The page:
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Year : 1990  |  Volume : 34  |  Issue : 1  |  Page : 20-34

The current status of diarrhoea related vaccines.

National Institute of Cholera and Enteric Diseases, Calcutta

Correspondence Address:
S K Sarkar
National Institute of Cholera and Enteric Diseases, Calcutta

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Source of Support: None, Conflict of Interest: None

PMID: 1966245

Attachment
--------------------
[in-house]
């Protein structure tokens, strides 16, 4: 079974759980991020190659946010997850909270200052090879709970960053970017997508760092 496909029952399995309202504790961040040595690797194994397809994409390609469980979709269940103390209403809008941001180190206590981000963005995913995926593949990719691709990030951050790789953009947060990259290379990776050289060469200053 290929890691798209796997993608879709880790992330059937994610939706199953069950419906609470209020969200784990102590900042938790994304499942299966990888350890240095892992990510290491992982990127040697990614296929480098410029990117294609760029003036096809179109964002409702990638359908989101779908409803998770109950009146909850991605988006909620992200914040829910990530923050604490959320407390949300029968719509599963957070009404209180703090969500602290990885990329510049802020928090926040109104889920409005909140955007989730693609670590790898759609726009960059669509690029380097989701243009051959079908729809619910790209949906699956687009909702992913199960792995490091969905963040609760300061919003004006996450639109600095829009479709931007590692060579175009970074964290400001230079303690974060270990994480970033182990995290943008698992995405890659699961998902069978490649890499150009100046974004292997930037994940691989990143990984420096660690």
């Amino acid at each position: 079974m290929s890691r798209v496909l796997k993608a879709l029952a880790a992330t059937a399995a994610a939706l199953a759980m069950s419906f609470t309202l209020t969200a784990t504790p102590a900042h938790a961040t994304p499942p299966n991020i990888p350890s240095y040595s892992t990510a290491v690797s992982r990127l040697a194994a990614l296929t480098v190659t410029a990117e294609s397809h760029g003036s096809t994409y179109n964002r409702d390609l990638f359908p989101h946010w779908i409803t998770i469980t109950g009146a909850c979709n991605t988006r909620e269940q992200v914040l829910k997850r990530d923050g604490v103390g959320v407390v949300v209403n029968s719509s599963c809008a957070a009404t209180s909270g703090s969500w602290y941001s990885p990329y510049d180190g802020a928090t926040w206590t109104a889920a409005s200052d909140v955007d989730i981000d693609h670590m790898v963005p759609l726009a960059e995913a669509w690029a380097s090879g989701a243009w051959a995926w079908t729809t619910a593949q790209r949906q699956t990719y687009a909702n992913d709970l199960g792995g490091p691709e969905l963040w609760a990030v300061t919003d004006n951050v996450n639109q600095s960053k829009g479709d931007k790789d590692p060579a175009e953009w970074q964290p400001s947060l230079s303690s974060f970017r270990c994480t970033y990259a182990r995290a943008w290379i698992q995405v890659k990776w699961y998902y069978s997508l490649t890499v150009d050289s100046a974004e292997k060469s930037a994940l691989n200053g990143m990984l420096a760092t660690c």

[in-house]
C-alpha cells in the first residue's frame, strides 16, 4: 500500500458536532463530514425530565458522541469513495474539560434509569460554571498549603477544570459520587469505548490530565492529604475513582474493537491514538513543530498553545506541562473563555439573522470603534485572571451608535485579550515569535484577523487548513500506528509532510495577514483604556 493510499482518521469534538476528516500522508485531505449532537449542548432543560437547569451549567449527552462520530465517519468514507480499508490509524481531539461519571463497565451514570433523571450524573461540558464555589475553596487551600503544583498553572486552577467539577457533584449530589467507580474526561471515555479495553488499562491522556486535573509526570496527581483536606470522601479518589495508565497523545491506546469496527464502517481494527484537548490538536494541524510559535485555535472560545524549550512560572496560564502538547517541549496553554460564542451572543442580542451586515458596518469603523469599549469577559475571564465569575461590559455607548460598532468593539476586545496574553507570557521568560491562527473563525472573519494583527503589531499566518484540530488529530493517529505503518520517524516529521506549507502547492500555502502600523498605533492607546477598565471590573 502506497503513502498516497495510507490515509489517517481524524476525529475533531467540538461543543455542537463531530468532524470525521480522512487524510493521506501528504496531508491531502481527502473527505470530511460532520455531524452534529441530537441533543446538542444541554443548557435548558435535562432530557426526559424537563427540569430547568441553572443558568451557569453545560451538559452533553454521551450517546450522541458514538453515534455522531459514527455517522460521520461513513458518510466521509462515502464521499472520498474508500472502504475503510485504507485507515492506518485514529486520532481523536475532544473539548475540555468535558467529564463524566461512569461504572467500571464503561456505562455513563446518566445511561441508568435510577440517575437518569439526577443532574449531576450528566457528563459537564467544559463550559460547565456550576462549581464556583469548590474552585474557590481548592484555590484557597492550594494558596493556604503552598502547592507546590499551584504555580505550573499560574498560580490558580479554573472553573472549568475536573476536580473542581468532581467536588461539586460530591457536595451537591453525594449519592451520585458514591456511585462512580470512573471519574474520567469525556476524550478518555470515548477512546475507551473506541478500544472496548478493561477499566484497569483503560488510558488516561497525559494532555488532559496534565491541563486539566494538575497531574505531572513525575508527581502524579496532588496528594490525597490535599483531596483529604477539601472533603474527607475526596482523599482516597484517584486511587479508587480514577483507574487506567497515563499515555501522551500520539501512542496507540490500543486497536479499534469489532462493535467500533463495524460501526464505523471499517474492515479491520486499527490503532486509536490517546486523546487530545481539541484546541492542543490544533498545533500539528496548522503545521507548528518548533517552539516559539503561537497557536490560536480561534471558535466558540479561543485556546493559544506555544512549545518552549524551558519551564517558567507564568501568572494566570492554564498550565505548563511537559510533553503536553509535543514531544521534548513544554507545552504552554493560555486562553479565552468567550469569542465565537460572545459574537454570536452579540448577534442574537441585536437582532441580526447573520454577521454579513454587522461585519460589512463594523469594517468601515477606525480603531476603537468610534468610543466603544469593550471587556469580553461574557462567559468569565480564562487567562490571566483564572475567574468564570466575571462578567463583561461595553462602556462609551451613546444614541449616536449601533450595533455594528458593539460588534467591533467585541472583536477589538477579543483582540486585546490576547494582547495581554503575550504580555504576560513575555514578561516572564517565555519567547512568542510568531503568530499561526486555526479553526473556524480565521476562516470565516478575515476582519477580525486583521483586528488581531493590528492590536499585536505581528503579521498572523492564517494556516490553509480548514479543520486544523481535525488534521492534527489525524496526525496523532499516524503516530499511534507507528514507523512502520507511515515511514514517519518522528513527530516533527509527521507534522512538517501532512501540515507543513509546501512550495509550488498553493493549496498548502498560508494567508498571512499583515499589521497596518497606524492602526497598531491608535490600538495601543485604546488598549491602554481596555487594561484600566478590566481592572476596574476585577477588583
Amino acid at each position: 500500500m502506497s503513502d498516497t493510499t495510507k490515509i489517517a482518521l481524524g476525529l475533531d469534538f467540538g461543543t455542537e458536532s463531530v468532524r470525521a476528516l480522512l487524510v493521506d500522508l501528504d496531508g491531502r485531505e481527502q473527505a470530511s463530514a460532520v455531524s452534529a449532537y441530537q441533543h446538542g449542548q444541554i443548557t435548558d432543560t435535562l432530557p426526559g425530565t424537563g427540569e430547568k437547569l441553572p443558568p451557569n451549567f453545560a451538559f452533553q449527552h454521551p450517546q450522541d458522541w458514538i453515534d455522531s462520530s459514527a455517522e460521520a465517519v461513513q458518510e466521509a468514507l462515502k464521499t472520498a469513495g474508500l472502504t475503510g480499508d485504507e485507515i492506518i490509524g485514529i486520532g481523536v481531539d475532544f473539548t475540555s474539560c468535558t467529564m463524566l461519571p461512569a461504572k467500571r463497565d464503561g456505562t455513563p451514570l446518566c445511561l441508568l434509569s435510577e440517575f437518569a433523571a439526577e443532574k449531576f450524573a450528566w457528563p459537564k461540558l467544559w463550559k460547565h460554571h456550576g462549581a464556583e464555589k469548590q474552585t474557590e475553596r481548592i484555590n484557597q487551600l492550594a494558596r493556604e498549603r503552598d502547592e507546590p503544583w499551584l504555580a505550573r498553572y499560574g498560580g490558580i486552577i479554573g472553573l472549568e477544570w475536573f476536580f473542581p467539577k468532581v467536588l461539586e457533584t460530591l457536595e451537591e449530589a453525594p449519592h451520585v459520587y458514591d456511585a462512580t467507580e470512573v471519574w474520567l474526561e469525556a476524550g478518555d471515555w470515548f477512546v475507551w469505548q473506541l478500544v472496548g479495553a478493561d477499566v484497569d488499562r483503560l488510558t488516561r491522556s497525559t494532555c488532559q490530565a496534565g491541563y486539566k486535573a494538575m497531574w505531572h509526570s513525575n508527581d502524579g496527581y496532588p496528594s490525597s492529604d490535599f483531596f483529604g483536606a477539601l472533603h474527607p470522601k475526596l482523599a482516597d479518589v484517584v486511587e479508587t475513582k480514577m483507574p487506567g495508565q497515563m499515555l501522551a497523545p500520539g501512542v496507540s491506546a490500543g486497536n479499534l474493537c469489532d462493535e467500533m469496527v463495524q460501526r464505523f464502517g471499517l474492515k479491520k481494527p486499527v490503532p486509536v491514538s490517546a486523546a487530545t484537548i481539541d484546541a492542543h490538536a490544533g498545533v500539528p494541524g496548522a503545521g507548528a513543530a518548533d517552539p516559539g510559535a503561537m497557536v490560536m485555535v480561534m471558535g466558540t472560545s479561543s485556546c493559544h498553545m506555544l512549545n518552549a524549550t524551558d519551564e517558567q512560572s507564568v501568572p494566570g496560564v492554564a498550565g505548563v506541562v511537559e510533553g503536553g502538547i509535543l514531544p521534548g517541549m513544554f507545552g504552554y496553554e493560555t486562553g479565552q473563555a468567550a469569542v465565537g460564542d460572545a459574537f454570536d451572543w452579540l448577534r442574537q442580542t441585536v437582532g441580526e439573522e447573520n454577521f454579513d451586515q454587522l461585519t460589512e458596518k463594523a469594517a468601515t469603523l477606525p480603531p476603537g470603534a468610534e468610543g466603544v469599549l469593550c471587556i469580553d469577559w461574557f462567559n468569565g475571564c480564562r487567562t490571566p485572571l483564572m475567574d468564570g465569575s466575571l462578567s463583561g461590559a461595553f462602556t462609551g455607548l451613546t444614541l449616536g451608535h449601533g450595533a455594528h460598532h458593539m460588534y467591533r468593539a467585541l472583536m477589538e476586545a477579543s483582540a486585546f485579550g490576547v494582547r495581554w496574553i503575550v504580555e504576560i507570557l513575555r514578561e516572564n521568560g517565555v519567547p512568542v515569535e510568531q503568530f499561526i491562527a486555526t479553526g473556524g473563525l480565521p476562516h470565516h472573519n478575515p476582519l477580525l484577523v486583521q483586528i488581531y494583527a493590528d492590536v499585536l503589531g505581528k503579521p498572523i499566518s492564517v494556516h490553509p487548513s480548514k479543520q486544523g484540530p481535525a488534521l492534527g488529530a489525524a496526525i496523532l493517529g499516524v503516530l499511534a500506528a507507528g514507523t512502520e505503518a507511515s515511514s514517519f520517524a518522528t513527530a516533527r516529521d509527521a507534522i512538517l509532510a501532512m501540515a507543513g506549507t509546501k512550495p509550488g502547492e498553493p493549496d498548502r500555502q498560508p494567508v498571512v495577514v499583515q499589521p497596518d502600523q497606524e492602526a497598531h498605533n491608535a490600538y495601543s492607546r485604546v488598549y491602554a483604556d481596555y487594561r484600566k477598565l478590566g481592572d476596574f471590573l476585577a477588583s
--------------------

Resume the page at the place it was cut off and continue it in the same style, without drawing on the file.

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Since diarrhea is responsible for considerable morbidity and mortality in India as well as in developing and developed countries, public health specialists strive to develop vaccines against various pathogens which cause diarrhea. Rotavirus (RV) causes 20-40% of severe diarrhea among 6-24 month olds. So they hope for a single dose vaccine against all 4 RV serotypes which can be administered to newborns, but such a vaccine does not yet exist. The bovine and rhesus vaccines are the only heterologous candidate vaccines available, (as of the end of 1989). Another candidate vaccine is the human-animal reassortant RV vaccine where scientists incorporate the VP7 surface protein of human RV into animal RV. The 3rd type of RV candidate vaccine include the naturally attenuated human RV (nursery strains). Vibrio cholerae also causes significant diarrhea in India. Researchers have conducted field trials of many cholera vaccines since the mid 1990s, but they could not find a vaccine which could be used for mass vaccination against cholera. In fact, the cholera vaccine currently used only provides 50% protection, lasts 3-6 months, does not affect carriers, and does not protect against all strains. Salmonella typhi also causes diarrhea, especially among school age children and young adults. The results of large scale field trials in the 1960s reveal that 2 doses of the acetone inactivated typhoid vaccine performed the best of the injectable killed whole cell vaccines. In fact, it provides 79-93% protection and lasts 3-4 years. Further the live oral Ty21a lyophilized vaccine reconstituted in a liquid form and given in multiple doses provides comparable protection (71-96%) against typhoid as well as some protection against paratyphoid. Moreover they induce no side effects. Shigella species also cause diarrhea, especially in children. Various candidate vaccines against shigellosis include the spontaneously attenuated vaccines, streptomycin dependent vaccines, toxoid against exotoxins, and mutant hybrid strains.

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